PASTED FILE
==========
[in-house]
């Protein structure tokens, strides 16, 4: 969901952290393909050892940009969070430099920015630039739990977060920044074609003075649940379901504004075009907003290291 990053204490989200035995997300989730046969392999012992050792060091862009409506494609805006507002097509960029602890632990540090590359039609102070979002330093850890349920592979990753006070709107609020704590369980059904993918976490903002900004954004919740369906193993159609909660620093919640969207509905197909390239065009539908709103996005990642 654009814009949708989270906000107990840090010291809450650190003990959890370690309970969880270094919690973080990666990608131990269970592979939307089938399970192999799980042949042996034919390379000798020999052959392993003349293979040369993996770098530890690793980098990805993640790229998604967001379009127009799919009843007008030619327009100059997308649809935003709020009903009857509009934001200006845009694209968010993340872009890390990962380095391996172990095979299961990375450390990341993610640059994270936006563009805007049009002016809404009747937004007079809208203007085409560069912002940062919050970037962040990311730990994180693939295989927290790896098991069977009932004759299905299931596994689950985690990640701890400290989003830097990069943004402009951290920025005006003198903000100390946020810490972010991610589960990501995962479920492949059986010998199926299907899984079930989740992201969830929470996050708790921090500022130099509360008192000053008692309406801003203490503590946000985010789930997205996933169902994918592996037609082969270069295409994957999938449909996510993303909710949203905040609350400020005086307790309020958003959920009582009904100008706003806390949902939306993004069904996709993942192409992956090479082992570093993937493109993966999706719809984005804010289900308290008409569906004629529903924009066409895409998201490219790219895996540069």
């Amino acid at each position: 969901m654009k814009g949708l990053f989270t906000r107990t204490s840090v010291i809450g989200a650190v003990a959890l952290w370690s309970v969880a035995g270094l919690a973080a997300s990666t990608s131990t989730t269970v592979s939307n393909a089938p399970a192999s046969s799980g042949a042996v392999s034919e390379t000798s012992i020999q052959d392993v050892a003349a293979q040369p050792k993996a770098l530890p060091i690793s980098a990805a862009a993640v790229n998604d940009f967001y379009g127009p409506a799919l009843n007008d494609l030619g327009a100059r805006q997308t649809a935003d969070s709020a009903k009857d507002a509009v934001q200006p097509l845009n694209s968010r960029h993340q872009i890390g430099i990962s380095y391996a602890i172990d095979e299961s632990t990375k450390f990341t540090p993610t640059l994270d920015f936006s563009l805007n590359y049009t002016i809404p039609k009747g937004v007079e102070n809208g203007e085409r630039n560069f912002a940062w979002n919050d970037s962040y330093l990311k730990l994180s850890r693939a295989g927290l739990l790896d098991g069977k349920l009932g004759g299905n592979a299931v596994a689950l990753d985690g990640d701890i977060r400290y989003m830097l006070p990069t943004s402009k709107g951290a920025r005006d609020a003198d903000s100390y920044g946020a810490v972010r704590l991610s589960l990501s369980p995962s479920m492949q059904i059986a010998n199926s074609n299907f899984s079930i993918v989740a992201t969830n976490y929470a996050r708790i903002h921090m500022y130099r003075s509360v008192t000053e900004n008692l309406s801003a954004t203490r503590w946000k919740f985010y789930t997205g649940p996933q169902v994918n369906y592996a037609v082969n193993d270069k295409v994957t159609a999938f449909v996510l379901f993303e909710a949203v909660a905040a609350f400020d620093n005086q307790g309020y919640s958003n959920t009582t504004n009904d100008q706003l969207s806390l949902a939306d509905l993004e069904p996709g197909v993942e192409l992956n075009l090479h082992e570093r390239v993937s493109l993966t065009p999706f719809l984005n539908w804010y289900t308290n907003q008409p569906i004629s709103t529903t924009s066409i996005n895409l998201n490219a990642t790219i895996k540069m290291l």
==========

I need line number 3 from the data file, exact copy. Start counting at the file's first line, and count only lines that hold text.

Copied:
């Amino acid at each position: 969901m654009k814009g949708l990053f989270t906000r107990t204490s840090v010291i809450g989200a650190v003990a959890l952290w370690s309970v969880a035995g270094l919690a973080a997300s990666t990608s131990t989730t269970v592979s939307n393909a089938p399970a192999s046969s799980g042949a042996v392999s034919e390379t000798s012992i020999q052959d392993v050892a003349a293979q040369p050792k993996a770098l530890p060091i690793s980098a990805a862009a993640v790229n998604d940009f967001y379009g127009p409506a799919l009843n007008d494609l030619g327009a100059r805006q997308t649809a935003d969070s709020a009903k009857d507002a509009v934001q200006p097509l845009n694209s968010r960029h993340q872009i890390g430099i990962s380095y391996a602890i172990d095979e299961s632990t990375k450390f990341t540090p993610t640059l994270d920015f936006s563009l805007n590359y049009t002016i809404p039609k009747g937004v007079e102070n809208g203007e085409r630039n560069f912002a940062w979002n919050d970037s962040y330093l990311k730990l994180s850890r693939a295989g927290l739990l790896d098991g069977k349920l009932g004759g299905n592979a299931v596994a689950l990753d985690g990640d701890i977060r400290y989003m830097l006070p990069t943004s402009k709107g951290a920025r005006d609020a003198d903000s100390y920044g946020a810490v972010r704590l991610s589960l990501s369980p995962s479920m492949q059904i059986a010998n199926s074609n299907f899984s079930i993918v989740a992201t969830n976490y929470a996050r708790i903002h921090m500022y130099r003075s509360v008192t000053e900004n008692l309406s801003a954004t203490r503590w946000k919740f985010y789930t997205g649940p996933q169902v994918n369906y592996a037609v082969n193993d270069k295409v994957t159609a999938f449909v996510l379901f993303e909710a949203v909660a905040a609350f400020d620093n005086q307790g309020y919640s958003n959920t009582t504004n009904d100008q706003l969207s806390l949902a939306d509905l993004e069904p996709g197909v993942e192409l992956n075009l090479h082992e570093r390239v993937s493109l993966t065009p999706f719809l984005n539908w804010y289900t308290n907003q008409p569906i004629s709103t529903t924009s066409i996005n895409l998201n490219a990642t790219i895996k540069m290291l």